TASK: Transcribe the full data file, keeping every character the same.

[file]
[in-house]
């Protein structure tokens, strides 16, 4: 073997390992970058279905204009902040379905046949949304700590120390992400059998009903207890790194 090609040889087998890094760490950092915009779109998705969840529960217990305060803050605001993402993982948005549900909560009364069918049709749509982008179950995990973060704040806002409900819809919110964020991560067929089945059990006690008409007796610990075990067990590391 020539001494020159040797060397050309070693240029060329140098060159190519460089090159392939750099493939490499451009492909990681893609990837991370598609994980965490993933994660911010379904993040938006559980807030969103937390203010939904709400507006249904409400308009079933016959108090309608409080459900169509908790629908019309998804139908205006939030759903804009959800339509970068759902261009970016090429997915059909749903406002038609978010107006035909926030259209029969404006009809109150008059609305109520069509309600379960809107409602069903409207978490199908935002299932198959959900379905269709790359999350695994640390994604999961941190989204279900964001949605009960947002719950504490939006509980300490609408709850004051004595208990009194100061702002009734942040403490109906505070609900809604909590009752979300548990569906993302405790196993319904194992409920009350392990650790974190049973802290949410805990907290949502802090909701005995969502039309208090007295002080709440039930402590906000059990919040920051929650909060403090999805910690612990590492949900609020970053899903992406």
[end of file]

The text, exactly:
[in-house]
């Protein structure tokens, strides 16, 4: 073997390992970058279905204009902040379905046949949304700590120390992400059998009903207890790194 090609040889087998890094760490950092915009779109998705969840529960217990305060803050605001993402993982948005549900909560009364069918049709749509982008179950995990973060704040806002409900819809919110964020991560067929089945059990006690008409007796610990075990067990590391 020539001494020159040797060397050309070693240029060329140098060159190519460089090159392939750099493939490499451009492909990681893609990837991370598609994980965490993933994660911010379904993040938006559980807030969103937390203010939904709400507006249904409400308009079933016959108090309608409080459900169509908790629908019309998804139908205006939030759903804009959800339509970068759902261009970016090429997915059909749903406002038609978010107006035909926030259209029969404006009809109150008059609305109520069509309600379960809107409602069903409207978490199908935002299932198959959900379905269709790359999350695994640390994604999961941190989204279900964001949605009960947002719950504490939006509980300490609408709850004051004595208990009194100061702002009734942040403490109906505070609900809604909590009752979300548990569906993302405790196993319904194992409920009350392990650790974190049973802290949410805990907290949502802090909701005995969502039309208090007295002080709440039930402590906000059990919040920051929650909060403090999805910690612990590492949900609020970053899903992406």